Ap age of the city

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Ap age of the city

  1. 1. AP Ch. 18 The Age of the City Urbanization-the process to moving to cities. During the three decades following the Civil War, the US transformed rapidly from a rural nation to a more urban nation. The urban population grew from about 10 million in 1870 to over 30 million by 1900
  2. 2. By 1890, most of the population of some major urban areas consisted of foreign born immigrants : • • • • • • 87% of Chicago 80% of New York 84% of Detroit New York had more Irish than Dublin New York had more Germans than Hamburg Chicago had more Poles than Warsaw
  3. 3. What was the reason? • Reproduction? • Demographics?
  4. 4. Migration—Who was going Where? • • • • • From eastern farms Western Cities From farms to cities African Americans North Southern and Eastern Europeans
  5. 5. The Ethnic City • Most of the new immigrants were rural people who had a difficult time adjusting to city life. Close knot ethnic communities developed in cities—provided a smoother transition to the new world.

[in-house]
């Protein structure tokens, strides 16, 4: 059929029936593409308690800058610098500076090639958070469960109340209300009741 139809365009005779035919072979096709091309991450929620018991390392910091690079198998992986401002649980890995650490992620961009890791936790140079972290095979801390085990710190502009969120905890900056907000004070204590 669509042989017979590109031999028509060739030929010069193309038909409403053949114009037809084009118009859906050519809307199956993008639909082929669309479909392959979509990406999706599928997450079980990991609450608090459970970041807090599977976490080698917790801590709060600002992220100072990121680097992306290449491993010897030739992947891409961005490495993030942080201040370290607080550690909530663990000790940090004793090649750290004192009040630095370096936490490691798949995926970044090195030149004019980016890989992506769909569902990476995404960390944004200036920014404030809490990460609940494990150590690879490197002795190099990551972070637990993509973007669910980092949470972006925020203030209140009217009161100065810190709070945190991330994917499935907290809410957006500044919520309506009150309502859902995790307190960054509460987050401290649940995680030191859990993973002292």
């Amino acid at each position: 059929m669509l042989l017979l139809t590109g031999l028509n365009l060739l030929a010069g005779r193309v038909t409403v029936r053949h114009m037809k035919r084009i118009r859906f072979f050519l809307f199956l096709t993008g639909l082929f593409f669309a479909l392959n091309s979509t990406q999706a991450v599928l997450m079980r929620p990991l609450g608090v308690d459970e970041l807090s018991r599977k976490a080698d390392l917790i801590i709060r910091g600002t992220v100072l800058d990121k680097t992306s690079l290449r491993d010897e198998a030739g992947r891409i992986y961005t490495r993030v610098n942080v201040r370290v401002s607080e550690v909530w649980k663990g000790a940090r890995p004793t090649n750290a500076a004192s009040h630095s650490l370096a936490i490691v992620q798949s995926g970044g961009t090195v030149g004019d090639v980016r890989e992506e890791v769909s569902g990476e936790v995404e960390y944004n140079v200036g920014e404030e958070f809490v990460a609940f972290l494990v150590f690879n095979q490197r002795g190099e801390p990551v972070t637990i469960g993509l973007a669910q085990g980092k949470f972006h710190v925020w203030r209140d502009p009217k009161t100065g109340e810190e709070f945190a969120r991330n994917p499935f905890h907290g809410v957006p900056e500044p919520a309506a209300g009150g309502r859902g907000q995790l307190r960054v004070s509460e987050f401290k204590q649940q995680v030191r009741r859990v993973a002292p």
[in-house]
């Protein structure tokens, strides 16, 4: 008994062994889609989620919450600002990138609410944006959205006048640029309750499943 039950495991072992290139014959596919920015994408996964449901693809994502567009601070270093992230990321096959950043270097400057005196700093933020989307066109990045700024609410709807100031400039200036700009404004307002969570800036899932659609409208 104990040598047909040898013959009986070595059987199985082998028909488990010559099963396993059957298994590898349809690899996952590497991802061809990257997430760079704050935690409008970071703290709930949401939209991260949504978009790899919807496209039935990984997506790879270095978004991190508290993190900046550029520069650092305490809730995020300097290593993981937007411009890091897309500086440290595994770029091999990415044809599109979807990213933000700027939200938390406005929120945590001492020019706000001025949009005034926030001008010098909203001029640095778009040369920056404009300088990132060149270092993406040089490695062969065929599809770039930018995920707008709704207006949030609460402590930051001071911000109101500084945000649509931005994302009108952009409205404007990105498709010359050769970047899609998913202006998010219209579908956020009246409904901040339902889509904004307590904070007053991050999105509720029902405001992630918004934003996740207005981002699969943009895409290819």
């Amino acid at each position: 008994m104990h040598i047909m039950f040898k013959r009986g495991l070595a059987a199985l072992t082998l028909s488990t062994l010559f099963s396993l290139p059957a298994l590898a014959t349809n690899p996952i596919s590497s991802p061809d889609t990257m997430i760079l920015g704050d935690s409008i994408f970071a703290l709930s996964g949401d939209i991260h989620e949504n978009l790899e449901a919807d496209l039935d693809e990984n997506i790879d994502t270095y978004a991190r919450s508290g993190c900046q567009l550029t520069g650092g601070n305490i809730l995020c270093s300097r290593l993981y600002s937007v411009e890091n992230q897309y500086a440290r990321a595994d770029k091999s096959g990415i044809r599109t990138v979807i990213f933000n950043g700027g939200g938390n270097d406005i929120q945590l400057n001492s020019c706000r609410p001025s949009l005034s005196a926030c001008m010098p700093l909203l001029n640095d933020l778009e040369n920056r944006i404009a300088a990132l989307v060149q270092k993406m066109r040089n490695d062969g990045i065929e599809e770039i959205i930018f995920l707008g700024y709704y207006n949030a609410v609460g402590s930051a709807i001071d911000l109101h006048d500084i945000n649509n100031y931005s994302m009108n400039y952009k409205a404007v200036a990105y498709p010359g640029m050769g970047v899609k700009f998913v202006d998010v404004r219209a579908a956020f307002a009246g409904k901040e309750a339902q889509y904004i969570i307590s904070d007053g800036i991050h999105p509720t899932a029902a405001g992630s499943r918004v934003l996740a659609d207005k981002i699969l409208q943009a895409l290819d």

6. 6. What factors determined how well an ethnic assimilated?
  7. 7. These were not W.A.S.P
  8. 8. Factors for assimilating • • • • • • $$$$$ Skills American values—Education Jews and Germans advanced economically Italians and Irish less so Balancing wanting to blend in and at the same time preserve traditional ethnic habits and values
  9. 9. Assimilation not always a choice • • • • Public schools Employers Stores Churches and synagogues
  10. 10. Nativism
  11. 11. The Rise of Nativism • http://websupport1.citytech.cuny.edu/Faculty /pcatapano/lectures_immigration/endofopeni mmigration.10.html